RAMSEY, N.J. — Josh Bernstein saunters across Ramsey’s farmers’ market with nothing but salt and pepper shakers and a bottle of olive oil in his basket.
It’s 11:30 on a Sunday morning and Bernstein, the executive chef of Clifton’s Spuntino Wine Bar and Italian Tapas, has a 10-minute cooking demo for shoppers in an hour.
He has no idea what he’s going to make. It has to be simple. It has to be quick. It has to make the crowd want to cook.
“It’s a lot easier when you’re a trained chef,” said Bernstein, 28. “But cooking is just about inspiration more than anything else.”
The Wayne native has about two-dozen vendors to feed his ingenuity. He spots a table of greens out of the corner of his eye. Then he sees a shiny, purple eggplant that he knows will pair well with ripe tomatoes for a ratatouille.
Bernstein collects the remaining vegetables and spices he’ll need for the dish while mingling with familiar shoppers and picking up fresh produce for himself.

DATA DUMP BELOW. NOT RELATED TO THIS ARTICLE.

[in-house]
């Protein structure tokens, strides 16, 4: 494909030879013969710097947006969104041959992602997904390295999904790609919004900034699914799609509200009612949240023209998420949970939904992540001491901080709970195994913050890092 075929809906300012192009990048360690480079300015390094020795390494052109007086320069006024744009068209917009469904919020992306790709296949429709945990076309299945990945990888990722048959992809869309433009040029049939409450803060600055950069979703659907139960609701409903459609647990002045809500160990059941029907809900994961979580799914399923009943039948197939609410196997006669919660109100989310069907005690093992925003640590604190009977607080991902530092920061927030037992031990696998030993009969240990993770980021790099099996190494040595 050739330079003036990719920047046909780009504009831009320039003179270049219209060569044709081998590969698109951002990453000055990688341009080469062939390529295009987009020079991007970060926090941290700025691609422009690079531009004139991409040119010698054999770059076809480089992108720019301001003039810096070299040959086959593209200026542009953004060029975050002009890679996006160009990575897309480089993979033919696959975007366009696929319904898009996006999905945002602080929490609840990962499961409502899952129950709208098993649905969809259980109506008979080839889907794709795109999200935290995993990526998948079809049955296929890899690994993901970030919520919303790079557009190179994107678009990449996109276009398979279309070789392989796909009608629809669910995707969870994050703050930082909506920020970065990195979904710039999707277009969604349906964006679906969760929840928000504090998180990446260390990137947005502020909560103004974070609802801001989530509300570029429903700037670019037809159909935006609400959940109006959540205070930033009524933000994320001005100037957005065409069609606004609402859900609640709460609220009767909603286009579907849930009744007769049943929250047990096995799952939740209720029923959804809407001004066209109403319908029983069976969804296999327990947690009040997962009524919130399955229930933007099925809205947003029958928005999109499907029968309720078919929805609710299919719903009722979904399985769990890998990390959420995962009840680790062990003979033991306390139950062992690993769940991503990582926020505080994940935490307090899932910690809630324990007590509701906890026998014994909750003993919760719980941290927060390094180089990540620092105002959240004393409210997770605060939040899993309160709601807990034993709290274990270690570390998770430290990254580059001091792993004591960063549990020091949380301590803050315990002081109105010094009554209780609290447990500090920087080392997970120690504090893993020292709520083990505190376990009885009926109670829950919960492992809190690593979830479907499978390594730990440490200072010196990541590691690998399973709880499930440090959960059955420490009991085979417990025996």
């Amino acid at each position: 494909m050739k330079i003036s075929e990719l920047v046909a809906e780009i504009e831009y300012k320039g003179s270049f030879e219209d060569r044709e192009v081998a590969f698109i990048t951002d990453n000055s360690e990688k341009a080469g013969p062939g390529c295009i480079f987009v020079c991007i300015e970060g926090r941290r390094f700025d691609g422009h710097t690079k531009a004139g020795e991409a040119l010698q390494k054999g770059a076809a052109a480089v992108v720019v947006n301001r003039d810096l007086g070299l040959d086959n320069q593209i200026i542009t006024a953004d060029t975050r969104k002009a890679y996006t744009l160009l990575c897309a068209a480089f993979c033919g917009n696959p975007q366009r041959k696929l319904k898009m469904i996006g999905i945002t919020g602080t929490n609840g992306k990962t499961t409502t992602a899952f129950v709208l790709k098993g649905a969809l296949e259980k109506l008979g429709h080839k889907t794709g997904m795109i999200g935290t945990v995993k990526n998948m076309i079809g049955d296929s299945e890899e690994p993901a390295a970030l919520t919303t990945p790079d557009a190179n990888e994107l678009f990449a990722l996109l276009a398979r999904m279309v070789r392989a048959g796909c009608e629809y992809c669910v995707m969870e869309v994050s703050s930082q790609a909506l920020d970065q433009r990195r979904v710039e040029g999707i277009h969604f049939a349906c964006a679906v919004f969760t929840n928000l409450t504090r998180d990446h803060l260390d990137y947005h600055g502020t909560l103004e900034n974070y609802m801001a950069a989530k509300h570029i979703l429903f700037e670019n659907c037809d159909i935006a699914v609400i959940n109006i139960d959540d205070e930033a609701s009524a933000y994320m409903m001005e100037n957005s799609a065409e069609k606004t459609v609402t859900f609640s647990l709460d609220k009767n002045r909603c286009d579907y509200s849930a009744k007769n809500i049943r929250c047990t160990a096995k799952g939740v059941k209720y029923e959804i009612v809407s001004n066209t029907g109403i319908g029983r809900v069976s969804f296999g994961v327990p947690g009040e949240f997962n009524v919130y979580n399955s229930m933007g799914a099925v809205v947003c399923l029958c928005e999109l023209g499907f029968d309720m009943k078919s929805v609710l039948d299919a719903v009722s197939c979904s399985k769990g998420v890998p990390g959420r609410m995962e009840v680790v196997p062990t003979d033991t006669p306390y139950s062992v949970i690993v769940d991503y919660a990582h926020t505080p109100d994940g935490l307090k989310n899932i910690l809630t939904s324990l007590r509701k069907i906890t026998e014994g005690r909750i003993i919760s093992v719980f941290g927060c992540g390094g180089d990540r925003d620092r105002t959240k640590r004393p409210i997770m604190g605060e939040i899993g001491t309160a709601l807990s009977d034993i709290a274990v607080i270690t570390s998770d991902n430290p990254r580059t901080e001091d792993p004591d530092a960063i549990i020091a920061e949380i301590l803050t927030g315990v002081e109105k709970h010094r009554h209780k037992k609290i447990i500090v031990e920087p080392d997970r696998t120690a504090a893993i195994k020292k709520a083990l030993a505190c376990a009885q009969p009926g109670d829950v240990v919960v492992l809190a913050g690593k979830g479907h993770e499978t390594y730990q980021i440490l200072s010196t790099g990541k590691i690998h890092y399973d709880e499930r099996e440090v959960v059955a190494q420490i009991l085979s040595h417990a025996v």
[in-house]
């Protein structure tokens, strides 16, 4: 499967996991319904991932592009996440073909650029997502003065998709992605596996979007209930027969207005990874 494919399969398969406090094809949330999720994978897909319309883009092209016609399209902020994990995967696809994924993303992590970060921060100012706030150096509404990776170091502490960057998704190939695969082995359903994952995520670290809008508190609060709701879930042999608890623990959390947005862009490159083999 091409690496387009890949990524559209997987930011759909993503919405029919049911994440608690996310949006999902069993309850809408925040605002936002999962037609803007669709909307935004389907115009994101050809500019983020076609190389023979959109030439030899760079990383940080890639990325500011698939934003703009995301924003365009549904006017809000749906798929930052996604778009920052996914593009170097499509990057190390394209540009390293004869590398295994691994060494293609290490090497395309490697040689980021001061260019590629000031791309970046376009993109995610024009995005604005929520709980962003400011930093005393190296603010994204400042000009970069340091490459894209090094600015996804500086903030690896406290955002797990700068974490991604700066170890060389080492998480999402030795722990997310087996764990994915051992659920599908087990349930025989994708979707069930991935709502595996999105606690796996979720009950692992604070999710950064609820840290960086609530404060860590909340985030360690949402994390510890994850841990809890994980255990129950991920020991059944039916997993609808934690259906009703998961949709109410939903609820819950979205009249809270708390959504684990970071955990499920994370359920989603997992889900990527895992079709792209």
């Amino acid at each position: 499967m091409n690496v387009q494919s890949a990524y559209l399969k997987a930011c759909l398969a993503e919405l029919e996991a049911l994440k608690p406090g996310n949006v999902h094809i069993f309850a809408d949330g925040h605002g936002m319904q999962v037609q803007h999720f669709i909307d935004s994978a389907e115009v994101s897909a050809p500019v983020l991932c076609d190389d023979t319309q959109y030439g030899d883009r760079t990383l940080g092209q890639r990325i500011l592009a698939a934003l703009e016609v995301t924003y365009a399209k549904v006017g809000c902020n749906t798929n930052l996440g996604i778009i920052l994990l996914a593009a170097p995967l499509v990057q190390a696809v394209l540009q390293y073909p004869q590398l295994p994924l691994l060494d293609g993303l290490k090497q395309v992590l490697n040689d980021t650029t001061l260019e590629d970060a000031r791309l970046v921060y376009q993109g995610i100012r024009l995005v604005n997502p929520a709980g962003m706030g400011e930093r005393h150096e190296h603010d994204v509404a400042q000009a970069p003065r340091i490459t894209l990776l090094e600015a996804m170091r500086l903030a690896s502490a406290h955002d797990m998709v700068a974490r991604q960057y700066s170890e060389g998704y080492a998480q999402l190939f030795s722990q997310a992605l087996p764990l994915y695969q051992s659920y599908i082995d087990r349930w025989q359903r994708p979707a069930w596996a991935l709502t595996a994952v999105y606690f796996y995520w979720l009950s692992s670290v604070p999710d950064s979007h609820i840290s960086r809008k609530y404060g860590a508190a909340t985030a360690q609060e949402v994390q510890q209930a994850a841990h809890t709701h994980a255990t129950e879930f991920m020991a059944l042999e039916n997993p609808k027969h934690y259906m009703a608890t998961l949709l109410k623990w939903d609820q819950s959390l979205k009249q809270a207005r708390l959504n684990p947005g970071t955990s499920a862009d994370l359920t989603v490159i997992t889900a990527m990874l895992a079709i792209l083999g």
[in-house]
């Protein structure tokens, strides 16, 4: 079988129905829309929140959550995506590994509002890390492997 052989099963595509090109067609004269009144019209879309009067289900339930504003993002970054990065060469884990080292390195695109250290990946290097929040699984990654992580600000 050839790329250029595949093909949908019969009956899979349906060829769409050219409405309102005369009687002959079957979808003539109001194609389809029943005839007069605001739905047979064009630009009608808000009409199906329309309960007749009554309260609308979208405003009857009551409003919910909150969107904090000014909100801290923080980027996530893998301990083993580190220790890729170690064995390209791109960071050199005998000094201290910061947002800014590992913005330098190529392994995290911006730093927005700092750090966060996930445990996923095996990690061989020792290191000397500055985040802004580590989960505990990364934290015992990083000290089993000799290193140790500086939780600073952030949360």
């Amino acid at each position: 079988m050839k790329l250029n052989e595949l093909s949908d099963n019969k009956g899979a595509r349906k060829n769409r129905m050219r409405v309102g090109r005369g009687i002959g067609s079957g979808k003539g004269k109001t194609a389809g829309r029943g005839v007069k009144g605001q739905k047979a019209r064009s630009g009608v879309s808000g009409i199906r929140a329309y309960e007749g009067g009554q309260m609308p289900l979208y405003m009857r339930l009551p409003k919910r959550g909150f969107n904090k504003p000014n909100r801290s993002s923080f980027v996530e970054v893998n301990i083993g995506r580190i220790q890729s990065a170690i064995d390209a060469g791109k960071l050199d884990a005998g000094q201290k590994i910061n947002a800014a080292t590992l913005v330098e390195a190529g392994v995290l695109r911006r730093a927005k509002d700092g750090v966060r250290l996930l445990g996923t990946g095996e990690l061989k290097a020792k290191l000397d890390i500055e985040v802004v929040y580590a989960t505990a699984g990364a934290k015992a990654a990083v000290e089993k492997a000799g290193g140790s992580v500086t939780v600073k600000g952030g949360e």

This is an ordinary Sunday morning for Bernstein — and he wouldn’t have it any other way.
“This has been a lifelong thing for me,” he said. “I’ve always wanted to cook — even in my early years.”
The Culinary Institute of America-trained chef recalls watching Julia Child, Jacques Pepin and Graham Kerr on television in his youth. At 12 years old, Bernstein began cooking for his family and went on to pursue restaurant management in college.
The chef honed his culinary skills at a mom and pop restaurant in Wayne before training under Brooks Nicklas at Rosemary and Sage in Riverdale for six months.
“From a professional standpoint, that was one of the most rewarding experiences of my young career,” Bernstein said of his time with Nicklas. “It was a 100 percent from-scratch kitchen, everything done in a classical and correct way.”
Bernstein and the other chefs at Spuntino recently cooked at the James Beard House in New York City, among the top culinary foundations in the world.
The experience was the highlight of Bernstein’s career but, he said, it doesn’t take a professional cook to be a good cook. It’s something he aims to prove every Sunday in Ramsey.
“Anyone can do it,” he said.